The number one cause of musculoskeletal injuries is arthritis. In its purest form, arthritis is inflammation within a joint. Much more common, however, is the use of the word “arthritis” to describe wear and tear and loss of articular cartilage, or the gliding surfaces of the joint. The constant stress on the cartilage within the knee especially causes the cartilage to become thin as it is worn down, much like sandpaper would wear down the surface of wood. Although this process can usually be slowed by addressing some of the causes, it cannot be reversed.
Cartilage lesions can be caused by many different injuries, many of which are somewhat minor and consist of partial recovery over a period of a few weeks. Usual causes are falls onto the knee, rapid deceleration injuries that occur when someone jumps or falls down off a low stool, or quick changes in direction that are attempted on the athletic field or court.
Typical symptoms include:
- Aching pain
- Minimal swelling
- Partial functional ability
- Pain worsens with activity
Though major functional problems can be caused by cartilage lesions, this is not normal. When these injuries occur, you should follow the guidelines of RICE (Rest, Ice, Compression, Elevation) until symptoms improve enough to allow a gradual return to play. The hardest problem in treating these injuries is knowing how hard to “push” the knee and knowing when to stop.
Alternative treatments can include glucosamine, hyaluronic acid, and non-steroidal anti-inflammatory medications (NSAIDs).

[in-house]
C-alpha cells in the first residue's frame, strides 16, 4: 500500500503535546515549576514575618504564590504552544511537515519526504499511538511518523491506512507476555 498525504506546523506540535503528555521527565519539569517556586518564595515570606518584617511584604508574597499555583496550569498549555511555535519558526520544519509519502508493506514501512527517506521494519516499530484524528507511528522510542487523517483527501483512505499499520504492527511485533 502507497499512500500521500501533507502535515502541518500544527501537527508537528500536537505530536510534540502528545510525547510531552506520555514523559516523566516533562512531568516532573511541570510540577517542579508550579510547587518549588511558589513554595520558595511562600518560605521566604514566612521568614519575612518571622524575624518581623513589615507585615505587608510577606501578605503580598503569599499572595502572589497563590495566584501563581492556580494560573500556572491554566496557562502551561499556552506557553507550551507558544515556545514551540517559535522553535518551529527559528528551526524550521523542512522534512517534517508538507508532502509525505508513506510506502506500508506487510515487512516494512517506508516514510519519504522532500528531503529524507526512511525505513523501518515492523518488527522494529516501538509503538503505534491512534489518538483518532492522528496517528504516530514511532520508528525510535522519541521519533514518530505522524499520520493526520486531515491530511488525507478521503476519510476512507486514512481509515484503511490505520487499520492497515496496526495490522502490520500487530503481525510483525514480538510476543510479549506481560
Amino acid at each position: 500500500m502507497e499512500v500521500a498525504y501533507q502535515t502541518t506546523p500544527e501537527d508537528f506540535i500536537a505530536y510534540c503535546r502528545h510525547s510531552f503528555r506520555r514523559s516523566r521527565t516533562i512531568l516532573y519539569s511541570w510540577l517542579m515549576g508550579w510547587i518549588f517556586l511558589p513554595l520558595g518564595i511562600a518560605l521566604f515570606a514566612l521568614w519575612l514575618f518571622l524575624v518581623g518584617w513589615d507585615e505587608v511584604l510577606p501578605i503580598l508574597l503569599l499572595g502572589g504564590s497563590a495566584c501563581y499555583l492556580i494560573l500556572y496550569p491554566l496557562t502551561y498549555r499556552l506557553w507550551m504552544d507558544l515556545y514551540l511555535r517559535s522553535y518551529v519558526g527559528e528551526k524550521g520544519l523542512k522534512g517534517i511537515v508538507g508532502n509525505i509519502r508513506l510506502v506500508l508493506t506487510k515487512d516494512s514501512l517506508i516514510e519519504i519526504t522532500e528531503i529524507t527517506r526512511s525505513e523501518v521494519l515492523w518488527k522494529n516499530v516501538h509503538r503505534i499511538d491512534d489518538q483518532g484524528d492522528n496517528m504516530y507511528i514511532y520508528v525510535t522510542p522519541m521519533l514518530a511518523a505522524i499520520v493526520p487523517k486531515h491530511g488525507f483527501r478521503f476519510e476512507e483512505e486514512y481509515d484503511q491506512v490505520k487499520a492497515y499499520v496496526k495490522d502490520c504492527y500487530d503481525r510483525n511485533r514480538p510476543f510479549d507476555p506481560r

Surgical intervention is suggested to individuals with cartilage lesions when the symptoms are severe enough to limit functional activities – either normal day-to-day activities or athletic activities. Most physicians recommend a period of conservative care first, but if this fails, arthroscopic intervention is appropriate.
The procedures developed to treat these lesions are generically referred to as cartilage-preserving procedures. For smaller isolated lesions of <1 cm square, a one-step technique where bone and cartilage plugs are removed from relatively non-utilized areas around the knee and plugged into the more stressed or injured areas can be effective.
The second procedure, consisting of two steps, is that of autologous cartilage implantation (ACI), or the Carticel procedure. First, cartilage cells are harvested from the knee via an arthroscopic procedure. Then, through an open procedure, a watertight pouch at the site of the defect is created, and cells are implanted underneath the pouch.
The decision as to which procedure, if any is appropriate, is made on an individual basis.